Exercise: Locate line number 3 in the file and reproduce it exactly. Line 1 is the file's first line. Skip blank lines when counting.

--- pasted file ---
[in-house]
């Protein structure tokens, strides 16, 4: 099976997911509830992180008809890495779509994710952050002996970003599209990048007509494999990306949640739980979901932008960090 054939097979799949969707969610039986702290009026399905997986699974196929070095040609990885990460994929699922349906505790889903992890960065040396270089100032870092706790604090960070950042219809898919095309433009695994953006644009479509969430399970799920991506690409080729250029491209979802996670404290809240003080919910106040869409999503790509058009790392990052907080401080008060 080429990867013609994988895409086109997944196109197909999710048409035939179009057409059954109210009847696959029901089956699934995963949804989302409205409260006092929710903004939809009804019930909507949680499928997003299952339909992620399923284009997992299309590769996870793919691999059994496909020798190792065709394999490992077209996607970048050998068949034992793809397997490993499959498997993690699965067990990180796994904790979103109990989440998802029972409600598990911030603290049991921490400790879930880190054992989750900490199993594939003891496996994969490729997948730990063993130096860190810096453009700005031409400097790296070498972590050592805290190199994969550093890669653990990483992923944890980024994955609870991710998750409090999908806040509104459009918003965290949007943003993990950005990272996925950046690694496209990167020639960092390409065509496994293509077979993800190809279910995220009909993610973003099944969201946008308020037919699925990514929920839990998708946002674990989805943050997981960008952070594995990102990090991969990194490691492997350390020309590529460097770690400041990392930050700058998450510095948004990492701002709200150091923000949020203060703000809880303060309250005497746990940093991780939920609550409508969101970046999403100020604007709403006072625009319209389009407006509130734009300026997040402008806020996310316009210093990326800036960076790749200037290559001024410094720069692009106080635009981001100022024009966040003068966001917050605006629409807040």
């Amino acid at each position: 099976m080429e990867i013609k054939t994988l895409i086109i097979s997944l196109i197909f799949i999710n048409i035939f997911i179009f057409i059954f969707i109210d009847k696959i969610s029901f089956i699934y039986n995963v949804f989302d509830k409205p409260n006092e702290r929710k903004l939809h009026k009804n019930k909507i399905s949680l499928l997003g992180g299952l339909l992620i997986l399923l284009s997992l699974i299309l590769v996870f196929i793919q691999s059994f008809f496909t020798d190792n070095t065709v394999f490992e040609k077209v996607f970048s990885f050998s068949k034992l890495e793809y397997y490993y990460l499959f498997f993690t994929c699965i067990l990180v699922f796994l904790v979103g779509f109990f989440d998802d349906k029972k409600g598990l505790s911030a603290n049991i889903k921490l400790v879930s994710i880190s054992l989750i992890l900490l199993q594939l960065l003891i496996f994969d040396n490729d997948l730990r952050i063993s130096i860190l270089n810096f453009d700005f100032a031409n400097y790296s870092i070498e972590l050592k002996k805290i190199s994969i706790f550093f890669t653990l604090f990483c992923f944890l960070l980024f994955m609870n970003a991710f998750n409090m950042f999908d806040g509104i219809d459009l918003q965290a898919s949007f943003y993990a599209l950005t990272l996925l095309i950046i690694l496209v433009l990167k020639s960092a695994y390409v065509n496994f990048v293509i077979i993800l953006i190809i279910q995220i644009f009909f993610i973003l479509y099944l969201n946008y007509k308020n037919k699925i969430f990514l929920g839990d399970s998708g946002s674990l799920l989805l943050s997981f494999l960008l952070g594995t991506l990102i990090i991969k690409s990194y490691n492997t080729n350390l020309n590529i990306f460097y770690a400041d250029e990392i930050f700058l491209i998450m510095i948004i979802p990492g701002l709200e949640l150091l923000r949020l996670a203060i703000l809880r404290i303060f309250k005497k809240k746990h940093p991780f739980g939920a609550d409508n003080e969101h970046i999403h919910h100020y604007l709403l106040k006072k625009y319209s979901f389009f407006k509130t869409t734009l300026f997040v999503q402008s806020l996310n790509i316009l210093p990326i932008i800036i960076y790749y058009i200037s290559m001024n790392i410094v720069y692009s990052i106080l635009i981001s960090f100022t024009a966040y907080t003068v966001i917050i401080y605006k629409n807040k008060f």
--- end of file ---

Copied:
């Amino acid at each position: 099976m080429e990867i013609k054939t994988l895409i086109i097979s997944l196109i197909f799949i999710n048409i035939f997911i179009f057409i059954f969707i109210d009847k696959i969610s029901f089956i699934y039986n995963v949804f989302d509830k409205p409260n006092e702290r929710k903004l939809h009026k009804n019930k909507i399905s949680l499928l997003g992180g299952l339909l992620i997986l399923l284009s997992l699974i299309l590769v996870f196929i793919q691999s059994f008809f496909t020798d190792n070095t065709v394999f490992e040609k077209v996607f970048s990885f050998s068949k034992l890495e793809y397997y490993y990460l499959f498997f993690t994929c699965i067990l990180v699922f796994l904790v979103g779509f109990f989440d998802d349906k029972k409600g598990l505790s911030a603290n049991i889903k921490l400790v879930s994710i880190s054992l989750i992890l900490l199993q594939l960065l003891i496996f994969d040396n490729d997948l730990r952050i063993s130096i860190l270089n810096f453009d700005f100032a031409n400097y790296s870092i070498e972590l050592k002996k805290i190199s994969i706790f550093f890669t653990l604090f990483c992923f944890l960070l980024f994955m609870n970003a991710f998750n409090m950042f999908d806040g509104i219809d459009l918003q965290a898919s949007f943003y993990a599209l950005t990272l996925l095309i950046i690694l496209v433009l990167k020639s960092a695994y390409v065509n496994f990048v293509i077979i993800l953006i190809i279910q995220i644009f009909f993610i973003l479509y099944l969201n946008y007509k308020n037919k699925i969430f990514l929920g839990d399970s998708g946002s674990l799920l989805l943050s997981f494999l960008l952070g594995t991506l990102i990090i991969k690409s990194y490691n492997t080729n350390l020309n590529i990306f460097y770690a400041d250029e990392i930050f700058l491209i998450m510095i948004i979802p990492g701002l709200e949640l150091l923000r949020l996670a203060i703000l809880r404290i303060f309250k005497k809240k746990h940093p991780f739980g939920a609550d409508n003080e969101h970046i999403h919910h100020y604007l709403l106040k006072k625009y319209s979901f389009f407006k509130t869409t734009l300026f997040v999503q402008s806020l996310n790509i316009l210093p990326i932008i800036i960076y790749y058009i200037s290559m001024n790392i410094v720069y692009s990052i106080l635009i981001s960090f100022t024009a966040y907080t003068v966001i917050i401080y605006k629409n807040k008060f």